Behind the viral posts and encouraging voice notes, the Grimes have privately been grieving the loss of their beloved mum to leukemia following a five-year illness. It's a daily struggle that they admit is often at odds with their bouncy public personas.

"Sometimes you would see us smiling on stage or being the strongest we are," Edward opens up. "It doesn't mean [we are not grieving]. We had to be professional on stage because people are coming to be uplifted.

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A photo John and Edward shared online of themselves with their mother Susanna. Picture: Jedward/Twitter

A photo John and Edward shared online of themselves with their mother Susanna. Picture: Jedward/Twitter

A photo John and Edward shared online of themselves with their mother Susanna. Picture: Jedward/Twitter

"Logistically, I was kind of scared because our mum was still actively driving up and down," he recalls. "As sad as it was, I was happy that she was peacefully leaving because I'd hate that she'd be in pain or in a car crash, or something like that.

"I think it kind of brought me and John back to earth, because I feel like sometimes people get disconnected from us, that we are just like everyone else no matter how extraterrestrial we are at Eurovision. We're still human at the end of the day.

"Everyone is going through stuff outside of what people see in the public eye," agrees John. "And obviously it was a very big deal because it was our mum. Some days it's like being in the deep end of the swimming pool.

"Some days you really can go right down the bottom and some days you can keep yourself above just level.

"At the same time, it's nice when there's a community involved and you're not just coping by yourself. I had a friend who lost their mum to cancer last October as well, and they were in a really bad place, so I was able to be there for them and give them advice on how to cope, because it's so hard.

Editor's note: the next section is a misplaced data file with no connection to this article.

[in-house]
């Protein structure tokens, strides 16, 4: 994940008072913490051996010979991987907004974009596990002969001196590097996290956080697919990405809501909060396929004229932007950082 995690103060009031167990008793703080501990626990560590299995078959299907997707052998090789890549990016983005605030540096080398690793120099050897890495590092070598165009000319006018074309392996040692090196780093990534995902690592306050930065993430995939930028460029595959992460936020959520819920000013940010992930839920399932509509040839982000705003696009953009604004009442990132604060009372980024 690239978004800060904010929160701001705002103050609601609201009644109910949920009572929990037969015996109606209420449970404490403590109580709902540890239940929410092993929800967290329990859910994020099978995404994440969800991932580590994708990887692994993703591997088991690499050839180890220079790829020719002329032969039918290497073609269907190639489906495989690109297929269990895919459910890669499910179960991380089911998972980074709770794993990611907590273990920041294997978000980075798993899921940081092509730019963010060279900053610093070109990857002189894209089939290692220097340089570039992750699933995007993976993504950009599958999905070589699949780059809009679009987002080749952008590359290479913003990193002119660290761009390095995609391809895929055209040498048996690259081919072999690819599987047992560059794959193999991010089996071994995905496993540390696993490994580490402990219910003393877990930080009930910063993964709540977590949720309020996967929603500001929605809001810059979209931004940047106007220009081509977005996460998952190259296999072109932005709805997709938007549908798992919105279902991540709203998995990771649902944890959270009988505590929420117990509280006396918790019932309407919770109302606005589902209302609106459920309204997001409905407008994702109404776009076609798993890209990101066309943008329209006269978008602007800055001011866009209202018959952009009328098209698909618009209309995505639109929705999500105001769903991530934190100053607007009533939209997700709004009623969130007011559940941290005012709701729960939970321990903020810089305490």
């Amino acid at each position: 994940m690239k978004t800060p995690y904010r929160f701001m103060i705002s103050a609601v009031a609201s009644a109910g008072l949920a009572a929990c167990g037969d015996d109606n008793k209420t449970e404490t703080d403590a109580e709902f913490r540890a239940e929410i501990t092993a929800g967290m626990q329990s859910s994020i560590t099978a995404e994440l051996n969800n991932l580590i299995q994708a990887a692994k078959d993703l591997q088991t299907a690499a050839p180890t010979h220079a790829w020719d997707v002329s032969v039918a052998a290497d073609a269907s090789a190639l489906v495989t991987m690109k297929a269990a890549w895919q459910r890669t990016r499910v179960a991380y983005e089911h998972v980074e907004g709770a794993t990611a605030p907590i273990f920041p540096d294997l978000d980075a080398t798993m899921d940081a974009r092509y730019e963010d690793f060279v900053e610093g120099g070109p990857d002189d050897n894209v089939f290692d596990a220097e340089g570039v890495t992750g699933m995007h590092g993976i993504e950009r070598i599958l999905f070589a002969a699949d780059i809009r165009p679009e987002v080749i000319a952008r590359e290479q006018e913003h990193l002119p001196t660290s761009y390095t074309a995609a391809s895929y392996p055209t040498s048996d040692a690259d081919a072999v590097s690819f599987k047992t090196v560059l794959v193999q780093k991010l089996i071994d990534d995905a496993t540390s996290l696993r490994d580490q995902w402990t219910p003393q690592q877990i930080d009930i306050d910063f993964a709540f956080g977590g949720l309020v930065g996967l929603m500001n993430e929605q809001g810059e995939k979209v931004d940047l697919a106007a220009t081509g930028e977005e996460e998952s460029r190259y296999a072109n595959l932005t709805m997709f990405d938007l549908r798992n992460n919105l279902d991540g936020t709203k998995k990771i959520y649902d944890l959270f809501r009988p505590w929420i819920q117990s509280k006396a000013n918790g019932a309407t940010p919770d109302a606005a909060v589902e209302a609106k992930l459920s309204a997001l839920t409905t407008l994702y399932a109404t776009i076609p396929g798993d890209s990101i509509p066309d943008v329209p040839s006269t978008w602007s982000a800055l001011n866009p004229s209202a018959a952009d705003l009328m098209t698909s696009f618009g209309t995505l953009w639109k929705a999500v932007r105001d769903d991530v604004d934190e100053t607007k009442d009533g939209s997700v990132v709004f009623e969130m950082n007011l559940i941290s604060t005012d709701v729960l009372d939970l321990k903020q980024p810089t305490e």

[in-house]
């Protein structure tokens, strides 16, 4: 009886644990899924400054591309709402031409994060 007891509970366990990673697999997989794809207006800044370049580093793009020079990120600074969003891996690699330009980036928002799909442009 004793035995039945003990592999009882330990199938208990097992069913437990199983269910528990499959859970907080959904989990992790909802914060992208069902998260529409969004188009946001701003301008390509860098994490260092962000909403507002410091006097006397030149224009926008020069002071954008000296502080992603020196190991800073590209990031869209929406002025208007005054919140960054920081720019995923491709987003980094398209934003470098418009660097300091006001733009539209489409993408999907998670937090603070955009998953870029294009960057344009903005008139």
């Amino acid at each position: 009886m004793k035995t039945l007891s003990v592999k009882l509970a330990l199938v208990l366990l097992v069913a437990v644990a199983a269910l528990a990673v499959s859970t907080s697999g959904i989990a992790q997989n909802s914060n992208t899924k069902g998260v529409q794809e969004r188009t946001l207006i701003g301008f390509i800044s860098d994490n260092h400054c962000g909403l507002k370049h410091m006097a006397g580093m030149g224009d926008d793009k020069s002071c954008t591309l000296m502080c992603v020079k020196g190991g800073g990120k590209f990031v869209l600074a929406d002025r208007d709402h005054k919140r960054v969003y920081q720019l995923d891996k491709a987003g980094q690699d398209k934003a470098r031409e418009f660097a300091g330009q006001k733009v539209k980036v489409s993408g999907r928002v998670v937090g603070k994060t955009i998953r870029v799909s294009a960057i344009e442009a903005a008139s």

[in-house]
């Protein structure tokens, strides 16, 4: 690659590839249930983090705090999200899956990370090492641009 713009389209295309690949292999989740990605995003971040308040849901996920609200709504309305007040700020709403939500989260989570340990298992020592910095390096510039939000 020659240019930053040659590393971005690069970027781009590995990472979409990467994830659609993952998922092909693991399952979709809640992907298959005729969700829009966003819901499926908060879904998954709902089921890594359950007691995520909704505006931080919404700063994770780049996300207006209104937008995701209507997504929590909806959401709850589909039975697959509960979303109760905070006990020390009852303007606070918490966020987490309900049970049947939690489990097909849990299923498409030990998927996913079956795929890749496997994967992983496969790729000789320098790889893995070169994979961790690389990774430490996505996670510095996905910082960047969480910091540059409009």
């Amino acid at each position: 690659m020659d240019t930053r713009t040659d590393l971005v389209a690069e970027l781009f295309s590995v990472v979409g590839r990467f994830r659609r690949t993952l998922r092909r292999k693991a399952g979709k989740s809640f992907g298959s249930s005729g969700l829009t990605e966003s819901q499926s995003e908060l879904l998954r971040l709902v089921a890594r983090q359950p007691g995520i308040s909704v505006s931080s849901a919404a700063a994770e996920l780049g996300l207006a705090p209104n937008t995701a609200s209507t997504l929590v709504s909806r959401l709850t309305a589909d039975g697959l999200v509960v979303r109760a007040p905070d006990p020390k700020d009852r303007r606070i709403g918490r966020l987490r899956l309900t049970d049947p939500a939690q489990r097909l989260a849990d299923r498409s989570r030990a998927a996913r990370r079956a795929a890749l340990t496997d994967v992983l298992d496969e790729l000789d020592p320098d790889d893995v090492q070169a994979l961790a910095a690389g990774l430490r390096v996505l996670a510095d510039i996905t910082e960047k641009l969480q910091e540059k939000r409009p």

"Our heart goes out to all the people who lost a loved one this last year. It must have been so hard for people who weren't able to be there physically with the person suffering in hospital."

With apologies to the Happy Pear, Ireland's most famous twins turn 30 this October, and despite the milestone, they're in no hurry to fully adult just yet.

"When it comes to 30, everyone's getting engaged, a lot of people are going by the status quo," muses John, "maybe we'll keep it for the early 30s.

"I think it's good as you get older not to lose that fun card, because sometimes people as they get older they kind of get more serious," Edward interrupts. "I'd love to do maybe a countdown of 30 wild activities up to 30, or launch an album with 30 songs.

"We're not going to put ourselves under pressure to just suddenly start doing big life things. We're 30, flirty and thriving."

The Lipstick singers next appear as judges alongside Boy George and Lyra on brand new Virgin Media talent show The Big Deal hosted by Vogue Williams this summer.

In the meantime, they're getting plenty of practice by helping to judge Cadbury's Dairy Milk Inventor competition, which will result in one of three new flavours - No Frownie Browie, Banoffee Nut Crumble and Fizzing Cherry - hitting the shelves.

"I feel like Cadbury is just like me and Edward, always trying to do new things," says John, declaring the cherry bar their favourite. "It's great that they keep bringing out new flavours." Quips his brother: "It's great that they're able to afford us as well."

Before our 20 minutes are up, Magazine+ has just one last question for the twins.

Where's our Jedward DM™ and exactly how has a private message from the pop stars become second only to a blue tick for the ultimate Twitter status symbol?

"Some people were like, 'Is this actually Jedward?'" laughs John. "'How the hell do they get to so many people?' It's something we've always done, but a lot of our hardcore fans kept it to themselves."

"Don't worry," winks Edward. "We'll slide into your DMs."

  • See cadburyinventor.com for more